Bioreactor design for scaleup of Catharanthus roseus hairy root cultures for production of indole alkaloids
Vani, Sundeep N.
Doctor of Philosophy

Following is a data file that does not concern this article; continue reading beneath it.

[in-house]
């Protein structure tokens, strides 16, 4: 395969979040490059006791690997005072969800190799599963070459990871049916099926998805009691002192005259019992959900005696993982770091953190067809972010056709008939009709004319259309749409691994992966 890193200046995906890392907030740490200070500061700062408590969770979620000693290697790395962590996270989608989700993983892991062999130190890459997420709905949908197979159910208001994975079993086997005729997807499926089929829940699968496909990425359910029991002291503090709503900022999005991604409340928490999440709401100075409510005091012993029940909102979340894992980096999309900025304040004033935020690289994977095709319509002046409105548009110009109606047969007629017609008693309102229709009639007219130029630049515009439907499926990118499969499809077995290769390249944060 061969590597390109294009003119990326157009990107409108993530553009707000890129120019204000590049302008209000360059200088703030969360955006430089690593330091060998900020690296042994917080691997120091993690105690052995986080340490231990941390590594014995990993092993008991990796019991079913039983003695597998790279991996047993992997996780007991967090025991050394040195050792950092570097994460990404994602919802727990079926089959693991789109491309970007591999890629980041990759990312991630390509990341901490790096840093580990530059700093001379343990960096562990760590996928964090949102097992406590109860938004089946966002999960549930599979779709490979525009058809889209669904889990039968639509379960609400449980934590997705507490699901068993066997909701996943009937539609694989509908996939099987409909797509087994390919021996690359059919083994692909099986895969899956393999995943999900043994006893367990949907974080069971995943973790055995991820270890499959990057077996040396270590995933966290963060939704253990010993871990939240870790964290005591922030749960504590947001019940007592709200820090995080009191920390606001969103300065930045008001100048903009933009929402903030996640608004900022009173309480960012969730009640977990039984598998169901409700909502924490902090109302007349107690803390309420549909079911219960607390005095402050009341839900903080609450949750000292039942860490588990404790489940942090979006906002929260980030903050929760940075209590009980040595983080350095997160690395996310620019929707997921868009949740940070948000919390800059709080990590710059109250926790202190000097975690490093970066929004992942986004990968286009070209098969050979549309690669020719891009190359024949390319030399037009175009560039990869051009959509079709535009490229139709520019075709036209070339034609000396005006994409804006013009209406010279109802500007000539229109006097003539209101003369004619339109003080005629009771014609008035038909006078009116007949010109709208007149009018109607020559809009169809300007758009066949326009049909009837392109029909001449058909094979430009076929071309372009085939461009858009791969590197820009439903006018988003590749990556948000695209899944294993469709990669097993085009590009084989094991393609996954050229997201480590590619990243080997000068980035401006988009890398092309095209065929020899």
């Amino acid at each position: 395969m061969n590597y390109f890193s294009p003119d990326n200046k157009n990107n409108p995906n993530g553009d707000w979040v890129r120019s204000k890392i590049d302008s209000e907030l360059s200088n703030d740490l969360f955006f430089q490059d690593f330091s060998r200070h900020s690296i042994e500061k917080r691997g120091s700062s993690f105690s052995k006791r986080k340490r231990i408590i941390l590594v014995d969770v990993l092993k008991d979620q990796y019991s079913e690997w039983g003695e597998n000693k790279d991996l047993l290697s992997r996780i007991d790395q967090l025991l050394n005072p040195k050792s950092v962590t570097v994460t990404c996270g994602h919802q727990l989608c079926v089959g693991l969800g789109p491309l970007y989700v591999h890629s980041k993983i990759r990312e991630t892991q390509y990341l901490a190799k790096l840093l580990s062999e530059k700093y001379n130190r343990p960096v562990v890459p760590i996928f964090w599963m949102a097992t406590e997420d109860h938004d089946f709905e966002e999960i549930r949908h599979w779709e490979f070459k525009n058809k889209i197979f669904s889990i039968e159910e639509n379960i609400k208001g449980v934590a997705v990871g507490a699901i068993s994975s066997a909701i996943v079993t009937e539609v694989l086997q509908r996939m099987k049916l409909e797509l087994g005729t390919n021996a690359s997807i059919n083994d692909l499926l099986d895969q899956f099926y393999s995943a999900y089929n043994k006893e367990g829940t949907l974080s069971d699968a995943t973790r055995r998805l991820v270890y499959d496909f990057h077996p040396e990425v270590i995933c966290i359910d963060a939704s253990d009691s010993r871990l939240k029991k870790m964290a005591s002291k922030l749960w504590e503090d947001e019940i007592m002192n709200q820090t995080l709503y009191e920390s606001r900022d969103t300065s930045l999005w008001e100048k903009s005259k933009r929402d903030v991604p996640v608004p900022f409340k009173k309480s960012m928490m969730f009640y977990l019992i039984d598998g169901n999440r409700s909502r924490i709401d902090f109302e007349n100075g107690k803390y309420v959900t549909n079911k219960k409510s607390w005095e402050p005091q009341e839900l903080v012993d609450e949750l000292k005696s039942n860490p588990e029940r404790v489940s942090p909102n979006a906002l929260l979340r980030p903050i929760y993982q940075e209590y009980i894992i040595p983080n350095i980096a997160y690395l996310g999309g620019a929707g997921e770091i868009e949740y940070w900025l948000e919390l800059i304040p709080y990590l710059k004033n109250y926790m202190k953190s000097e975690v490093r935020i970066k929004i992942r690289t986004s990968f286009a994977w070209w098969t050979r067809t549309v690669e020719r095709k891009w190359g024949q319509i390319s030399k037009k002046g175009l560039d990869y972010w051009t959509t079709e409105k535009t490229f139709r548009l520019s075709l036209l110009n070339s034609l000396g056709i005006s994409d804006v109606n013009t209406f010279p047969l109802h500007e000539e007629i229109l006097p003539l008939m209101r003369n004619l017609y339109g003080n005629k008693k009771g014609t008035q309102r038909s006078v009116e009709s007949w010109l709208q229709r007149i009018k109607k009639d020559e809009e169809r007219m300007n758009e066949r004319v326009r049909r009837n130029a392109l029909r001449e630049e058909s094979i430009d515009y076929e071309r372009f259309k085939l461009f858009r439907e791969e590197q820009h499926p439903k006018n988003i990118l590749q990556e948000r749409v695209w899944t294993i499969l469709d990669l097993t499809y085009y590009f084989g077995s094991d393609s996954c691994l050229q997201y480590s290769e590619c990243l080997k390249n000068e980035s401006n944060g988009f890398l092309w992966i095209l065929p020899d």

C. roseus is the source of the important anticancer indole alkaloids, vincristine and vinblastine. Hairy root cultures are an attractive alternative for the production of plant derived secondary metabolites. C. roseus hairy root cultures were established in our laboratory by A. rhizogenes mediated transformation of C. roseus seedlings prior to the beginning of this project. The objectives of this project were twofold: (i) Alkaloid analysis of C. roseus hairy root cultures, (ii) Scaleup of hairy root cultures from shake flasks to bioreactors. An extraction method was adapted for the rapid quantification of C. roseus hairy root extracts, and was used for quantifying alkaloid yields from five different root clones. Optimum analytical wavelengths were chosen for quantification after analyzing chromatograms at five different wavelengths using PDA detection. Extracts were analyzed using different analytical techniques--GC/MS, MS, HPLC-PDA and TLC--and several alkaloids were identified. The presence of ajmalicine, akuammine, apparicine, catharanthine, hoerhammericine, lochnericine, serpentine and tabersonine was confirmed. The presence of vindoline--an important precursor of vinblastine and vincristine--could not be confirmed although GC/MS indicated the presence of vindoline fragment ions. A novel method based on non-linear regression analysis was developed for online measurement of oxygen uptake rates. Thus, mass transfer rates could be adjusted in bioreactor cultures to provide sufficient oxygen. Three different bioreactor configurations--two recirculation reactors (60 mL, 1L) and a 500 mL spinner flask--were designed for scaleup studies. Growth, nutrient utilization and alkaloid productivities were measured. This is the first study where several biochemical parameters have been measured in multiple bioreactor configurations and found to be comparable--without exception--to shake flask cultures. Cultures were cultivated in different gas phase environments--'air' and '2.5% CO$\sb2$'--in each bioreactor configuration. This is the first study of the effect of CO$\sb2$ on hairy roots cultivated in liquid culture. A beneficial effect ($>$98% confidence) of CO$\sb2$ was observed on biomass accumulation. Possible metabolic importance of CO$\sb2$ on heterotrophic plant cultures is discussed.